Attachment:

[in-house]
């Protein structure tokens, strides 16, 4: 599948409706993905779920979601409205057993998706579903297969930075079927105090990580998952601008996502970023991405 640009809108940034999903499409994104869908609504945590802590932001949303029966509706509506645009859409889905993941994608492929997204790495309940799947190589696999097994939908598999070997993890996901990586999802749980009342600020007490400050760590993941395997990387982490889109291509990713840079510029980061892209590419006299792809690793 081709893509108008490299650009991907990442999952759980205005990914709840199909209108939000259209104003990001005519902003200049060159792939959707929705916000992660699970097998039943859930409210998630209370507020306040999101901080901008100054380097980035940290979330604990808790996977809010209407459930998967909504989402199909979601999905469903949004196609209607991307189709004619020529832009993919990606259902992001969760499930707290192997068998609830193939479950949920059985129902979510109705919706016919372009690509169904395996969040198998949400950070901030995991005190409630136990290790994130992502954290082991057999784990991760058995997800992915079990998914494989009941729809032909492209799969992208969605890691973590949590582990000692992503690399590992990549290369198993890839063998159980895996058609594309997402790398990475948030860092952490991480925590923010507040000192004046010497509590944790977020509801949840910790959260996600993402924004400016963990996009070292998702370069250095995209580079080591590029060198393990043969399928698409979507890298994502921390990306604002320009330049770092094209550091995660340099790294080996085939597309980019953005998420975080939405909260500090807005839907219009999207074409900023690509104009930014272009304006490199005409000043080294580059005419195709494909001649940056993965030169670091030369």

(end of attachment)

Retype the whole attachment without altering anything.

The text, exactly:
[in-house]
């Protein structure tokens, strides 16, 4: 599948409706993905779920979601409205057993998706579903297969930075079927105090990580998952601008996502970023991405 640009809108940034999903499409994104869908609504945590802590932001949303029966509706509506645009859409889905993941994608492929997204790495309940799947190589696999097994939908598999070997993890996901990586999802749980009342600020007490400050760590993941395997990387982490889109291509990713840079510029980061892209590419006299792809690793 081709893509108008490299650009991907990442999952759980205005990914709840199909209108939000259209104003990001005519902003200049060159792939959707929705916000992660699970097998039943859930409210998630209370507020306040999101901080901008100054380097980035940290979330604990808790996977809010209407459930998967909504989402199909979601999905469903949004196609209607991307189709004619020529832009993919990606259902992001969760499930707290192997068998609830193939479950949920059985129902979510109705919706016919372009690509169904395996969040198998949400950070901030995991005190409630136990290790994130992502954290082991057999784990991760058995997800992915079990998914494989009941729809032909492209799969992208969605890691973590949590582990000692992503690399590992990549290369198993890839063998159980895996058609594309997402790398990475948030860092952490991480925590923010507040000192004046010497509590944790977020509801949840910790959260996600993402924004400016963990996009070292998702370069250095995209580079080591590029060198393990043969399928698409979507890298994502921390990306604002320009330049770092094209550091995660340099790294080996085939597309980019953005998420975080939405909260500090807005839907219009999207074409900023690509104009930014272009304006490199005409000043080294580059005419195709494909001649940056993965030169670091030369």